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As wind and solar power are expected to upend the global energy market over the next few decades, clean energy is not only a threat to legacy oil and gas operations--it is an opportunity for oil majors to diversify and future-proof their portfolios after 2030, energy consultancy Wood Mackenzie said in an analysis on Monday.
Oil and gas demand growth is expected to slow by the middle of next decade, while renewables—now a niche market—are seen growing much bigger, according to WoodMac.
Although some oil majors have tentatively taken baby steps beyond their core oil and gas businesses, most have yet to make strategic decisions. However, the “case for the Majors to build a renewables position is increasingly compelling,” Wood Mackenzie said, adding that “the value proposition is also competitive versus some upstream investments, with long-life cash flow a key attraction.”
Renewables will be the fastest-growing primary energy source globally over the next 20 years. Currently, non-hydro renewables account for 1 percent of the world’s total energy needs, as compared to 55 percent of the needs met by oil and gas, WoodMac’s analysis shows.
“A potential tipping point for the shift into wind and solar could be an anticipated decline in the Majors’ hydrocarbon production. With new resources needed to sustain volumes beyond 2025, wind and solar could step in to the breach if discovered resource commercialisation, M&A and exploration fail to deliver, or economics weigh against continued development,” the consultancy said.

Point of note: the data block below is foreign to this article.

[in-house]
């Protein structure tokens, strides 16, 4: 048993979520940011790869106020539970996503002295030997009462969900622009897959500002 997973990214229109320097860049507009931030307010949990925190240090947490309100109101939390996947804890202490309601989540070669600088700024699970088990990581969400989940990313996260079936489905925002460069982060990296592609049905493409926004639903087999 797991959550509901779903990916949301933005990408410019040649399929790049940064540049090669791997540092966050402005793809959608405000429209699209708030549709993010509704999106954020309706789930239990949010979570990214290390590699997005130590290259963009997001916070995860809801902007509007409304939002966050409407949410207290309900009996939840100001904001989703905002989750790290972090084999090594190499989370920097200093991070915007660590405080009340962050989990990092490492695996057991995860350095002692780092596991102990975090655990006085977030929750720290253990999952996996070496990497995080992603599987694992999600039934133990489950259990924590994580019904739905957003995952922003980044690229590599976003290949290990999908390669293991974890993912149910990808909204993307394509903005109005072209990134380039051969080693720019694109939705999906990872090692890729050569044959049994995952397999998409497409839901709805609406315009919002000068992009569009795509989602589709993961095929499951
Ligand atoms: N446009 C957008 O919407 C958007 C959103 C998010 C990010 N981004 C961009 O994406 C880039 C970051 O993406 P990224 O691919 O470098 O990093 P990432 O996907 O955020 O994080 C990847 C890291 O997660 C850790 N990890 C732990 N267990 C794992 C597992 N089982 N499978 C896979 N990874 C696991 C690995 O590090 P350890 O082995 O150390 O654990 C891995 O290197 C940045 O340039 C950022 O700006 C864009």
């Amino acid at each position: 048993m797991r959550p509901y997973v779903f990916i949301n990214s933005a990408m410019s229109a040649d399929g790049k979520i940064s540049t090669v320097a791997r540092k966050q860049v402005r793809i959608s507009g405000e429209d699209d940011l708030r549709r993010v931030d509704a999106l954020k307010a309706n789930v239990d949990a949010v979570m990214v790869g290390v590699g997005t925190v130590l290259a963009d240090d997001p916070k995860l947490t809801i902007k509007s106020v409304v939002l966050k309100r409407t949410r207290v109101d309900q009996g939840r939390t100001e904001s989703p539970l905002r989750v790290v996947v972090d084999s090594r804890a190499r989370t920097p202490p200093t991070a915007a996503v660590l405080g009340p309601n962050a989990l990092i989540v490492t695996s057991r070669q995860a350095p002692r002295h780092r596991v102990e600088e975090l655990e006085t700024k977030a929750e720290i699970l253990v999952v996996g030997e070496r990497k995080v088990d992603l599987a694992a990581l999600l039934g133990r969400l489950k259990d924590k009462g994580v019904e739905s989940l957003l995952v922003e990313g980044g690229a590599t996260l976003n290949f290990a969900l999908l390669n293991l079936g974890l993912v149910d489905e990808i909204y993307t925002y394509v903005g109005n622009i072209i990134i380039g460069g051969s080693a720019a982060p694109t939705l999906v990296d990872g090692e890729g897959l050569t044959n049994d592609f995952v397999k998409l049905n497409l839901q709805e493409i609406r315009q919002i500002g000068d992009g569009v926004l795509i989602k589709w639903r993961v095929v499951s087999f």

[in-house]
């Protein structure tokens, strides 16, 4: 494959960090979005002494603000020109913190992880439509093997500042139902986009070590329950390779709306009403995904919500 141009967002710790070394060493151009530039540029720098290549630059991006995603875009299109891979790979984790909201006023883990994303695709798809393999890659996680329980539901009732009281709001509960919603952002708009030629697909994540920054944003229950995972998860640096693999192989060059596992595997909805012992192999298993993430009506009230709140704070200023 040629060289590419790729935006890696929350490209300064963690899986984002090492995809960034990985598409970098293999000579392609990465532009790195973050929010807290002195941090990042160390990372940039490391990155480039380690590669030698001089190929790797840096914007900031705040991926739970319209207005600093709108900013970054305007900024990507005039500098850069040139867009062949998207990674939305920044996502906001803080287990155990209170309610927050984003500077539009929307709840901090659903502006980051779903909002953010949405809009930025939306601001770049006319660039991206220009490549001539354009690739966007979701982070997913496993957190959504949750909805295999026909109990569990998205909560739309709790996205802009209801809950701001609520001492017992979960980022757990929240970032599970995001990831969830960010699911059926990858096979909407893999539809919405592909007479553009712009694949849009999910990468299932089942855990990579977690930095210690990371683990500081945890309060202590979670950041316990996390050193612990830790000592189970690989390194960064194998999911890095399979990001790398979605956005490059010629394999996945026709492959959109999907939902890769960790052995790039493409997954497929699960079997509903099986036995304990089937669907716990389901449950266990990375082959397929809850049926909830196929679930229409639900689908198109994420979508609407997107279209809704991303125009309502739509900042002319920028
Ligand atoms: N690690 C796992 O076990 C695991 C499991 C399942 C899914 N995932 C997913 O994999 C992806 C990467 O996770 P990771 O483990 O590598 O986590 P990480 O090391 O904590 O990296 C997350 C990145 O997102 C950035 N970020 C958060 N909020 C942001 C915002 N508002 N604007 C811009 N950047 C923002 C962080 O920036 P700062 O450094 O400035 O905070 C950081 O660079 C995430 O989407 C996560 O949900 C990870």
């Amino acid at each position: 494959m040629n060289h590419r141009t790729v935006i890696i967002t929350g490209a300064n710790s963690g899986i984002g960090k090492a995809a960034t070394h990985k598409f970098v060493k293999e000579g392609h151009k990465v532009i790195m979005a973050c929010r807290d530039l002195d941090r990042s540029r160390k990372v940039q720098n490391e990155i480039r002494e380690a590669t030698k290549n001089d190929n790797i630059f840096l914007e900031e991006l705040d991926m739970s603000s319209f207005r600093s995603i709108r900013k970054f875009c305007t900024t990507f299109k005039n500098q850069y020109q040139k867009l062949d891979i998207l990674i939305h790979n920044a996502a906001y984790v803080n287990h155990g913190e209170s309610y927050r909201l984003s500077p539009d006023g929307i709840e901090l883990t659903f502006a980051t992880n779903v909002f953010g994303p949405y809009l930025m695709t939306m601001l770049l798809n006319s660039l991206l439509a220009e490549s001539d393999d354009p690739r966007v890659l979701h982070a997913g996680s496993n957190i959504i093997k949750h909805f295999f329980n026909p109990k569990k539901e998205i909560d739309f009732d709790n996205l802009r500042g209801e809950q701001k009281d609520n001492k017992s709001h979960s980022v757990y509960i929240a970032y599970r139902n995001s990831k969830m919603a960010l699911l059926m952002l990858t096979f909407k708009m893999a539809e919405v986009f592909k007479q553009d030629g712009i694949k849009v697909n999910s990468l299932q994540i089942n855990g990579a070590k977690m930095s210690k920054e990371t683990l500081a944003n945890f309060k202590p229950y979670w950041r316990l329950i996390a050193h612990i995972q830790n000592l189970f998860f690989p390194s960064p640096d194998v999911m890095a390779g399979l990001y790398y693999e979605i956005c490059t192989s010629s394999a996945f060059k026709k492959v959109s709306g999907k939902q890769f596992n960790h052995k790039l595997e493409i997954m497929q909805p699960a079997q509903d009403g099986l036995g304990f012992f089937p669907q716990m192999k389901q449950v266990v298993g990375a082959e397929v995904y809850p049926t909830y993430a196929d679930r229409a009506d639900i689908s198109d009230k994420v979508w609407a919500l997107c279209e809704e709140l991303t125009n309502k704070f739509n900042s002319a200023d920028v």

Even though investing in renewables would not alter significantly the portfolios of the oil majors for decades, such investment is an opportunity for them, according to WoodMac.
In order to have the same market share in renewables as they have in oil and gas—12 percent—oil majors would need to invest US$350 billion in wind and solar by 2035, WoodMac said, but judged this “an unlikely scenario”. Still, renewables could represent more than one-fifth of total capital allocation for the most active majors after 2030, the analysts reckon.
Related: Expert Analysis: Bullish Sentiment Is Fading Fast
“They [the oil companies] are recognising it is a megatrend; it’s not a fad, it’s not going away. There is definitely a risk to their core business,” UK daily The Guardian quoted Wood Mackenzie’s Valentina Kretzschmar, director of research, as saying.
“But wind and solar will be increasingly important strategic growth themes that cannot afford to be ignored as the Majors plan to 2035 and beyond,” WoodMac noted in its analysis.
By Tsvetana Paraskova for Oilprice.com
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Tsvetana is a writer for Oilprice.com with over a decade of experience writing for news outlets such as iNVEZZ and SeeNews.